Prevalence of Antimicrobial Resistances in Streptococcus pneumoniae Isolates in
Australia, 2005: Report from the Australian Group on Antimicrobial Resistance (AGAR) South Metropolitan Area
Thomas Gottlieb1, Peter Collignon2, Jennifer Robson3, Julie Pearson4, Jan Bell5, and the Australian Group on Antimicrobial Resistance
1Department of Microbiology and Infectious Diseases, Concord Hospital, New South Wales, 2Infectious Diseases Unit and Microbiology Department, The Canberra Hospital, Woden, ACT, 3Microbiology Department, Sullivan Nicolaides Pathology, Taringa, Queensland,
4Department of Microbiology and Infectious Diseases, Royal Perth Hospital, PathWest Laboratory Medicine, Western Australia, 5Department of Microbiology and Infectious Diseases, Women’s and Children’s Hospital, South Australia.
Results continued
Results continued
Streptococcus pneumoniae is a common cause of meningitis and bacteraemia as well as community- Table 1 CLSI (2009) interpretive standards for penicillin Invasive
pneumonia, sinusitis, and otitis media. Rates of antimicrobials have increased over the past two decades, compromising treatment efficacy particularly The Australian Group on Antimicrobial Resistance antimicrobial resistance. Resistance rates from this Figure 4 Trends in erythromycin resistance 1994-2005 current study were compared to those from previous Invasive
AGAR surveys conducted in 1989 (where only Non-invasive
penicillin was tested), 1994, 1999 and 2002.
Twenty institutions from the 5 mainland states and the Australian Capital Territory (ACT) participated in the S.
AGAR survey. Starting 1st January 2005, each laboratory collected up to 100 consecutive significant clinical MIC (mg/L)
Figure 1 Penicillin MIC distribution 2005 (%S, I and R refer to Identification: Alpha-haemolytic, optochin sensitive, and/or
bile-soluble, Gram-positive cocci were identified as S.
pneumoniae. Any strain with an optochin zone of inhibition of Figure 5 Trends in tetracycline resistance 1994-2005 Penicillin R
between 6 and 14mm in CO was tested for bile solubility.
Penicillin I
Susceptibility testing: Participating laboratories performed
Overall penicillin I+R
laboratory’s routine standardised methodology (CDS, CLSI or BSAC disc diffusion, Vitek2®, agar dilution or MIC testing).
Clindamycin and erythromycin discs were placed side by side Non-invasive
to look for clindamycin inducibility. Penicillin and moxifloxacin MICs were determined for all isolates using Etest® strips.
Four hundred and seventy one (95%) of the 497 isolates that were penicillin intermediate or resistant (MIC >0.064 mg/L) were also tested with either a ceftriaxone or cefotaxime Figure 2 Trends in penicillin for non-invasive isolates 1989-2005 Figure 6 Trends in co-trimoxazole resistance 1994-2005 Penicillin R
A total of 1,776 S. pneumoniae isolates were included Penicillin I
Table 2 Multi-resistance in S. pneumoniae, 2005 in the study. 20% of isolates were from invasive Overall penicillin I+R
Penicillin: The new penicillin CLSI breakpoints
(Table 1) were employed for this survey. Overall 497/1,776 (28%) isolates were non-susceptible to oralpenicillin. All of the blood culture isolates were breakpoints. One CSF isolate (MIC 0.25mg/L) was resistant by the parenteral (meningitis) breakpoint.
Figure 3 Trends in penicillin for invasive isolates 1989-2005 Trend data shows that overall penicillin resistance levofloxacin was detected in another four isolates.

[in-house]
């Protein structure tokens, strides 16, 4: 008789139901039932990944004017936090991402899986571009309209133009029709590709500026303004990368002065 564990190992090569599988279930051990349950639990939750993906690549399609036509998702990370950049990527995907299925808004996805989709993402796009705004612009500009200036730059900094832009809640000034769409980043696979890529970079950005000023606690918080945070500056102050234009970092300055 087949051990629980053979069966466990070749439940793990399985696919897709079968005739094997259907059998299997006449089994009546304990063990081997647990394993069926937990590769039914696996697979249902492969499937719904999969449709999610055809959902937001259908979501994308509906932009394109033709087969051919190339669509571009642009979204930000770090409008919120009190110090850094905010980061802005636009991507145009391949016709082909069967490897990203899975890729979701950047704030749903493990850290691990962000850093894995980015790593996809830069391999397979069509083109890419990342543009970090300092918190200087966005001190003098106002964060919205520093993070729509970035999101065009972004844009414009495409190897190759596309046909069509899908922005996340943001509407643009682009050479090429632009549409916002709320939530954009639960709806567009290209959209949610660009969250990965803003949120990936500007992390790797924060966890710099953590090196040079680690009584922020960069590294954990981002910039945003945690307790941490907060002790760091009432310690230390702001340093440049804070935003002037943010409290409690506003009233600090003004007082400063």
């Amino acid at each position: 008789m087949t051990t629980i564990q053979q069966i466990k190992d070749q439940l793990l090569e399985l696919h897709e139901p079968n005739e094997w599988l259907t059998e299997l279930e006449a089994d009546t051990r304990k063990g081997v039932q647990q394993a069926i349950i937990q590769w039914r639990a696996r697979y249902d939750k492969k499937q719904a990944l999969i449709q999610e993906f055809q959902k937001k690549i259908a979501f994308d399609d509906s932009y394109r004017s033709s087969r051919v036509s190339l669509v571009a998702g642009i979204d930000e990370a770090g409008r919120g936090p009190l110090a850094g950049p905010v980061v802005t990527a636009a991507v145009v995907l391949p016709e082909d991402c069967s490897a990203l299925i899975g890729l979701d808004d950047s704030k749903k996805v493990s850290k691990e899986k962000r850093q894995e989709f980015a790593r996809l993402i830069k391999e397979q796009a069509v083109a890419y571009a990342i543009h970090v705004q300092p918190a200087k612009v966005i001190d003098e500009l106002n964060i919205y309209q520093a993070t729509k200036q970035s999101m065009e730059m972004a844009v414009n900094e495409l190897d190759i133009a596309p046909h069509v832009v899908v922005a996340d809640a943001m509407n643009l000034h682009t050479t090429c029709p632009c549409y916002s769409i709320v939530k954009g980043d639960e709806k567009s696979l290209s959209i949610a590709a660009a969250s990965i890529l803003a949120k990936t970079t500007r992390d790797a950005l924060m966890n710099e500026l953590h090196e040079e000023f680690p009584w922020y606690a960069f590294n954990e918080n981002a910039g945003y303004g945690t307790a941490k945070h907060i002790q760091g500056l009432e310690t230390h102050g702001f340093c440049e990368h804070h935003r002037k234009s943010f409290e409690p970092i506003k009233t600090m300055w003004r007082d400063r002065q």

continues to increase for invasive and non-invasive Tetracycline: 326/1,775 (18.4%) isolates were
Moxifloxacin resistance was present in two isolates strains however since 2005 high-level resistant tetracycline resistant. There was a significant difference (P<0.001) in tetracycline resistance intermediate strains have declined (Figures 2 and 3).
Multi-resistance: 17.3% of isolates were multi-
among non-invasive (21.3%) and invasive (6.3%) resistant (acquired resistance to >2 drug classes) Ceftriaxone/cefotaxime: Cefotaxime or ceftriaxone
strains. Trend data shows that after an increase in (Table 2). Multi-resistance was significantly higher MICs were determined on 95% of penicillin non- resistance in non-invasive isolates from 1994 to susceptible strains. Fourteen isolates (3.0%) were 1999, overall resistance has remained relatively compared with invasive strains (6.0%).
resistant to either cefotaxime or ceftriaxone.
steady from 1999 to 2005 (Figure 5).
Erythromycin and clindamycin: 404/1,776 (22.7%)
Co-trimoxazole: 550/1,775 (31.0%) isolates were
isolates were erythromycin resistant. Resistance was significantly higher (P<0.001) in non-invasive (24.6%) mainly due to the increase of high-level resistant compared with invasive strains (15.1%). 228/1,462 strains in invasive and non-invasive infections.
(32.2%) compared with invasive (25.6%) strains.
(15.6%) isolates were clindamycin resistant. Of 364 Macrolide resistance continues to increase with Trend data shows decreasing rates of resistance in erythromycin resistant isolates, 222 (61%) had a current rates at 23%. Of concern is the high invasive isolates from 1994 to 2005 and a MLS constitutive resistant phenotype and 6 (1.6%) proportion of multi-resistant strains with almost one decrease for non-invasive strains from 2002 to had inducible resistance. Trend data shows that erythromycin resistance for all strains is increasing Levofloxacin
albeit slowly. A decline in resistance from 19.2% to resistance was detected in only four of 1,775 Acknowledgements
15.1% over the last two surveys was evident for (0.2%) isolates tested. Intermediate resistance to AGAR has been supported by the Department of Health and Ageing



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